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Seabuckthorn, "Crossing"

cover imageEnglish guitarist Andy Cartwright's A House With Too Much Fire was one of the most striking and underappreciated albums of 2018, beautifully evoking a timeless and haunted-sounding strain of Americana. For his follow-up, the expectant father arguably allows a bit more light to creep into his vision, but plunges still deeper into the more experimental and atmospheric tendencies that made Too Much Fire so wonderful. In fact, Crossing sheds many of the more overt folk trappings of its predecessor, largely replacing the banjos and acoustic guitars with drones from a bowed resonator guitar (though the "Haunted Americana" sensibility remains very firmly in place). Despite its strong emphasis on mood and sustained tones, it would be a mistake to characterize Crossing as anything like a conventional drone album though, as Cartwright's closest kindred spirit at this stage of his career seems to be Richard Skelton. It does not quite resemble the actual Richard Skelton though–instead Crossing often approximates an alternate Skelton who veered towards increasingly warm, intimate, and bittersweet soundscapes rather than embracing the deeper themes and elemental power of the natural world. I certainly have ample room in my heart for both directions, especially when executed this masterfully.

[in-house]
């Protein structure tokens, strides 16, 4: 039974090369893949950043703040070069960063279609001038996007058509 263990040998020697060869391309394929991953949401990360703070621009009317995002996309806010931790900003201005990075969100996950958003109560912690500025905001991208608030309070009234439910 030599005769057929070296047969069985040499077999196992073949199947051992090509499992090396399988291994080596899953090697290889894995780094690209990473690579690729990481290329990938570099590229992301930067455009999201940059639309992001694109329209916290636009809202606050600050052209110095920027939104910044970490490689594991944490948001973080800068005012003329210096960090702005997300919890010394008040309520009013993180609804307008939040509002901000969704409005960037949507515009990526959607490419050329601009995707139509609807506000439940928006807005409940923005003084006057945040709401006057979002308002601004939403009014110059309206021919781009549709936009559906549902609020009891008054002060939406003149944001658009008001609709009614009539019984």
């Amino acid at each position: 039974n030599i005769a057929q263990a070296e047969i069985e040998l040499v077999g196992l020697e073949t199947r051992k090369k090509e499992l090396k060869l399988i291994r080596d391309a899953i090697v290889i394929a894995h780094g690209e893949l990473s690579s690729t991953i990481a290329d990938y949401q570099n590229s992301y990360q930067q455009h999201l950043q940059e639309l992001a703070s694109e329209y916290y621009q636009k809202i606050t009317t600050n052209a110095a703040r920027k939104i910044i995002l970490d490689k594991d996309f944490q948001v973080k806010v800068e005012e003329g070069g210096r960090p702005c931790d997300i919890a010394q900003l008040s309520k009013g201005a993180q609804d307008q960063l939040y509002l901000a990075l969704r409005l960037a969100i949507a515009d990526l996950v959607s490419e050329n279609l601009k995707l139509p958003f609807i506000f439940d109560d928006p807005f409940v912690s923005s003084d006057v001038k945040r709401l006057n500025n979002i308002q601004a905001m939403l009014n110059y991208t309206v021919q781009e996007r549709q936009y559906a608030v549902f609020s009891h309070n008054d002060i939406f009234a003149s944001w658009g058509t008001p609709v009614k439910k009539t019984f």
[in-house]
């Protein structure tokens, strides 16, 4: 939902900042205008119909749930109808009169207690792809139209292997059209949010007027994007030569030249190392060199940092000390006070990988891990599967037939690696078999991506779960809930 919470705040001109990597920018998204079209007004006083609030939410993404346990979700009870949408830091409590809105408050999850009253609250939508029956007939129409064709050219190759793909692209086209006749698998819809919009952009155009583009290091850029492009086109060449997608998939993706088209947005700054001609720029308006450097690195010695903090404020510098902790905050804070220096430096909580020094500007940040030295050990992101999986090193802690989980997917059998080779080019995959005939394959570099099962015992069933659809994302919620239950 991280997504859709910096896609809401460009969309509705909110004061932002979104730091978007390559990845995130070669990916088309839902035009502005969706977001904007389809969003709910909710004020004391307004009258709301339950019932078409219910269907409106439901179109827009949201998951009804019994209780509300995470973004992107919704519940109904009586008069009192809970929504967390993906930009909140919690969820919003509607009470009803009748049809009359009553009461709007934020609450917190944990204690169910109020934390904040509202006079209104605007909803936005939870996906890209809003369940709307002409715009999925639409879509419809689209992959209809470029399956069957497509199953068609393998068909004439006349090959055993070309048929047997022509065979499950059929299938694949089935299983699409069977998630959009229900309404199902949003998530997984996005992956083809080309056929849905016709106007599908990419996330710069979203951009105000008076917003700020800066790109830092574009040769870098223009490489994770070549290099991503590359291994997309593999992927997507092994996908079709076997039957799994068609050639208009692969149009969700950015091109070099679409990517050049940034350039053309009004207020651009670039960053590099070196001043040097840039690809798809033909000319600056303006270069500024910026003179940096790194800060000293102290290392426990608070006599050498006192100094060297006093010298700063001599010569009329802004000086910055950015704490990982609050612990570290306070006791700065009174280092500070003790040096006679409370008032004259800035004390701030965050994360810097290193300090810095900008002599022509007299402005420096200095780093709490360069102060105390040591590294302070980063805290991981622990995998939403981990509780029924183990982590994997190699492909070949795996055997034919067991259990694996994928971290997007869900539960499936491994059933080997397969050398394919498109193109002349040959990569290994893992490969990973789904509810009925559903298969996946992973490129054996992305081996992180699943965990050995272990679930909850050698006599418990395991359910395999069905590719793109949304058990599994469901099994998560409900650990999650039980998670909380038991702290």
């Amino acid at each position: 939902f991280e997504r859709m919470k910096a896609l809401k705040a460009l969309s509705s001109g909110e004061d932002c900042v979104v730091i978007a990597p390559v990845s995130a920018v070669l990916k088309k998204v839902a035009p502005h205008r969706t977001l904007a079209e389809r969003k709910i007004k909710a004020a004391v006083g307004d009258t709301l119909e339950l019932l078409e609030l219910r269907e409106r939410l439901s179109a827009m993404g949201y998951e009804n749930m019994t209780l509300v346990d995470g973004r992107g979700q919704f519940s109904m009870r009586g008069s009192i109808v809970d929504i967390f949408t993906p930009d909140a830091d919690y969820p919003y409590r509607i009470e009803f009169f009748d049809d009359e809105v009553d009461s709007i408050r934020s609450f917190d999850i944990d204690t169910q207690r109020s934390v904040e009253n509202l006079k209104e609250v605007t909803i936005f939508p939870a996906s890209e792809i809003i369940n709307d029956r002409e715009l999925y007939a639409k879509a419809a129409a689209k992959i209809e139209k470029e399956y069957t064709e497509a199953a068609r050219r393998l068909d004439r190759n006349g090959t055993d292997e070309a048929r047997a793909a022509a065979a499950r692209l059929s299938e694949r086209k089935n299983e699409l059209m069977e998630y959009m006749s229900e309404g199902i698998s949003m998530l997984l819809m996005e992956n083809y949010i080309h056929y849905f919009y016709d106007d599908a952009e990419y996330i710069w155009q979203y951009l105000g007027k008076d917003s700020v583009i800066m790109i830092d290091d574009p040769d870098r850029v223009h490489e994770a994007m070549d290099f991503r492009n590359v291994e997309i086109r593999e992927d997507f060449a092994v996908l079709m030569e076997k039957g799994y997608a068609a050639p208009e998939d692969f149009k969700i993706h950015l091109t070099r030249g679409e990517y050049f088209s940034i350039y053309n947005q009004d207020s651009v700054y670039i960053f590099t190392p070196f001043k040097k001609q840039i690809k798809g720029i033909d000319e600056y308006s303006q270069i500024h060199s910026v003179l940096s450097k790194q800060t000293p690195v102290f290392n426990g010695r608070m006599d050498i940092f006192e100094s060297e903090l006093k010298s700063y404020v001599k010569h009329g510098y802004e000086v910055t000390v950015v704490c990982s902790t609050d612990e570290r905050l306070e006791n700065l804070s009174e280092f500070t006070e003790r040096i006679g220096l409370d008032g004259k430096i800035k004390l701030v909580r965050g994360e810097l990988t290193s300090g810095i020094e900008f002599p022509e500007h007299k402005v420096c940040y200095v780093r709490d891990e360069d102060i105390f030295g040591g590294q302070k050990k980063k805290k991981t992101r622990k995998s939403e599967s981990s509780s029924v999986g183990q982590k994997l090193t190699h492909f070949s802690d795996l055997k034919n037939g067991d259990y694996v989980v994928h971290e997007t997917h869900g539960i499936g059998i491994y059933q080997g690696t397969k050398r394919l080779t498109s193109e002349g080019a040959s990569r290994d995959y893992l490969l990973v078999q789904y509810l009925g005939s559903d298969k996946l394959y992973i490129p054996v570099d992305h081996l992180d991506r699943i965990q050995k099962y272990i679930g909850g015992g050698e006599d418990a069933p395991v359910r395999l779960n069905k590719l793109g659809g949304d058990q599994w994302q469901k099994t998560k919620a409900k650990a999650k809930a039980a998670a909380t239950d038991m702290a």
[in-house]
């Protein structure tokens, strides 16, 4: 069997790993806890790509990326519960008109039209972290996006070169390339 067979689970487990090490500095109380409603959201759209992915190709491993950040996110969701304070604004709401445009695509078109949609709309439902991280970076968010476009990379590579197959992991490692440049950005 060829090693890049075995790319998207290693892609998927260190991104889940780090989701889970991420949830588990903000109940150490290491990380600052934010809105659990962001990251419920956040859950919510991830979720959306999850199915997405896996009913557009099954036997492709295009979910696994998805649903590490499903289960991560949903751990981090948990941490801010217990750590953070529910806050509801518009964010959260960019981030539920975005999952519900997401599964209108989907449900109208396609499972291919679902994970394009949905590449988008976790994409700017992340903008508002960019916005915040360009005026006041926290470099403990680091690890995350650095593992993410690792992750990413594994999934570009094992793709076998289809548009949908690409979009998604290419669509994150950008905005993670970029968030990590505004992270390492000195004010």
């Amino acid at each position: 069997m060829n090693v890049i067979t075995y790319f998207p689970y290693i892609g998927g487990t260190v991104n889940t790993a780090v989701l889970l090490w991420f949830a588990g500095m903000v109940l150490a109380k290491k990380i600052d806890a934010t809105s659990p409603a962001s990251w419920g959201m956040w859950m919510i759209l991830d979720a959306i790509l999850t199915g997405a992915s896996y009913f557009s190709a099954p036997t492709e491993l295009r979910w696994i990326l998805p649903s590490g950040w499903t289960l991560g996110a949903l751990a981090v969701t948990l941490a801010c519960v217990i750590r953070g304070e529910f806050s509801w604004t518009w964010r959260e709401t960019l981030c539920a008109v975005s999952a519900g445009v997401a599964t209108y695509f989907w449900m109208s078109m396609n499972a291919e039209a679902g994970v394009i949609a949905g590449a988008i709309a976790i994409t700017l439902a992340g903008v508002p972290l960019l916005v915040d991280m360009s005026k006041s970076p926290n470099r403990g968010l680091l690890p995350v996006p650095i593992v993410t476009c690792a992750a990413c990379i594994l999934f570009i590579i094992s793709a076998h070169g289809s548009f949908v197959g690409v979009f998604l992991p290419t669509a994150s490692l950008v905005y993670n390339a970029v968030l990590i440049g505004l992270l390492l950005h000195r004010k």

I was pleasantly amazed when I first learned that Crossing was primarily composed for guitar (albeit an unconventionally played one), as the opening title piece feels very convincingly like the work of a full string quartet.I knew that it was possible to approximate a violin with a bowed guitar, but Cartwright somehow manages to conjure up the richly woody and rattling moans of a double bass as well.That textural wizardry and attentive devotion to sound design is a large part of what makes Seabuckthorn such a compelling project these days, as Cartwright is a master at finding the perfect balance between the ghostly and the visceral.Moreover, he applies those production talents to a distinctive, immersive, and bleakly beautiful vision.For me, that vision evokes clouds slowly rolling across the horizon of a desolate prairie in the 1800s.Consequently, I was also surprised to find that Crossing was composed in the French Alps, as it genuinely feels like it was dreamed up on the back porch of a ramshackle cabin in Joshua Tree by a grizzled hermit plagued by religious visions.That sense of stark, lonely beauty pervades much of the album and provides its ostensible center, as the darkly churning strings of the opener are reprised for two more movements of a "Crossing" trilogy (as well as the brooding coda of the closing "Crossed").Along the way, however, the clouds occasionally part to reveal some gorgeously sublime oases of flickering light and deep emotion.Those moments are where Crossing shines the brightest.